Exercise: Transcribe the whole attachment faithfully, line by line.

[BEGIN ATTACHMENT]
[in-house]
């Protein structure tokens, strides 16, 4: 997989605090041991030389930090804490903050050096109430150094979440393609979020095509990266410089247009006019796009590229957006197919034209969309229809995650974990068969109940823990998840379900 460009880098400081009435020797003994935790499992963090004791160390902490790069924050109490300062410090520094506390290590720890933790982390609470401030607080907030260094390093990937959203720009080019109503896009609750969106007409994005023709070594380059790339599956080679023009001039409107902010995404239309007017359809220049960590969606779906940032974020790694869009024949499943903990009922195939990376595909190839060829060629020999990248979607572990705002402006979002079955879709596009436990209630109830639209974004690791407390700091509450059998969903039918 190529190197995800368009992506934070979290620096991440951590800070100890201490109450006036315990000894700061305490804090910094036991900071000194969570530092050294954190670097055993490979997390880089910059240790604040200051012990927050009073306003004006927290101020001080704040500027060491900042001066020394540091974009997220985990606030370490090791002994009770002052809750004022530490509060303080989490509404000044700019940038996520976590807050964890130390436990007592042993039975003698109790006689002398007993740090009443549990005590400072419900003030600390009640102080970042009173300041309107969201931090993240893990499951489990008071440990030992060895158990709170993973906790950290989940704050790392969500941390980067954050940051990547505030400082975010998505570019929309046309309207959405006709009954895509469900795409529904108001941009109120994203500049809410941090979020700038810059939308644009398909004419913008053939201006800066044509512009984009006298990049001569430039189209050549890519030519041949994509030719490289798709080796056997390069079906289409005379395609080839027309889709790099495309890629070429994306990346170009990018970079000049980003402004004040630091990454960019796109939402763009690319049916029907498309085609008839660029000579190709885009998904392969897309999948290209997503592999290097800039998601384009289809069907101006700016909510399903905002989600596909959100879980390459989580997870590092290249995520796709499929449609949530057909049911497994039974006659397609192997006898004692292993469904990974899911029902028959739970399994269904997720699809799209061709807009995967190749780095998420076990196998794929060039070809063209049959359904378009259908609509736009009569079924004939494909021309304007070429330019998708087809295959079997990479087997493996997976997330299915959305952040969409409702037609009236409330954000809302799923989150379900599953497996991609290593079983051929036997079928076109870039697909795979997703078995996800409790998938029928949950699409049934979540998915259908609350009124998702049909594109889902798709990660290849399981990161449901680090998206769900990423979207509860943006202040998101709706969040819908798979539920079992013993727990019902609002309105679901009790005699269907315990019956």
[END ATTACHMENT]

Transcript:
[in-house]
């Protein structure tokens, strides 16, 4: 997989605090041991030389930090804490903050050096109430150094979440393609979020095509990266410089247009006019796009590229957006197919034209969309229809995650974990068969109940823990998840379900 460009880098400081009435020797003994935790499992963090004791160390902490790069924050109490300062410090520094506390290590720890933790982390609470401030607080907030260094390093990937959203720009080019109503896009609750969106007409994005023709070594380059790339599956080679023009001039409107902010995404239309007017359809220049960590969606779906940032974020790694869009024949499943903990009922195939990376595909190839060829060629020999990248979607572990705002402006979002079955879709596009436990209630109830639209974004690791407390700091509450059998969903039918 190529190197995800368009992506934070979290620096991440951590800070100890201490109450006036315990000894700061305490804090910094036991900071000194969570530092050294954190670097055993490979997390880089910059240790604040200051012990927050009073306003004006927290101020001080704040500027060491900042001066020394540091974009997220985990606030370490090791002994009770002052809750004022530490509060303080989490509404000044700019940038996520976590807050964890130390436990007592042993039975003698109790006689002398007993740090009443549990005590400072419900003030600390009640102080970042009173300041309107969201931090993240893990499951489990008071440990030992060895158990709170993973906790950290989940704050790392969500941390980067954050940051990547505030400082975010998505570019929309046309309207959405006709009954895509469900795409529904108001941009109120994203500049809410941090979020700038810059939308644009398909004419913008053939201006800066044509512009984009006298990049001569430039189209050549890519030519041949994509030719490289798709080796056997390069079906289409005379395609080839027309889709790099495309890629070429994306990346170009990018970079000049980003402004004040630091990454960019796109939402763009690319049916029907498309085609008839660029000579190709885009998904392969897309999948290209997503592999290097800039998601384009289809069907101006700016909510399903905002989600596909959100879980390459989580997870590092290249995520796709499929449609949530057909049911497994039974006659397609192997006898004692292993469904990974899911029902028959739970399994269904997720699809799209061709807009995967190749780095998420076990196998794929060039070809063209049959359904378009259908609509736009009569079924004939494909021309304007070429330019998708087809295959079997990479087997493996997976997330299915959305952040969409409702037609009236409330954000809302799923989150379900599953497996991609290593079983051929036997079928076109870039697909795979997703078995996800409790998938029928949950699409049934979540998915259908609350009124998702049909594109889902798709990660290849399981990161449901680090998206769900990423979207509860943006202040998101709706969040819908798979539920079992013993727990019902609002309105679901009790005699269907315990019956």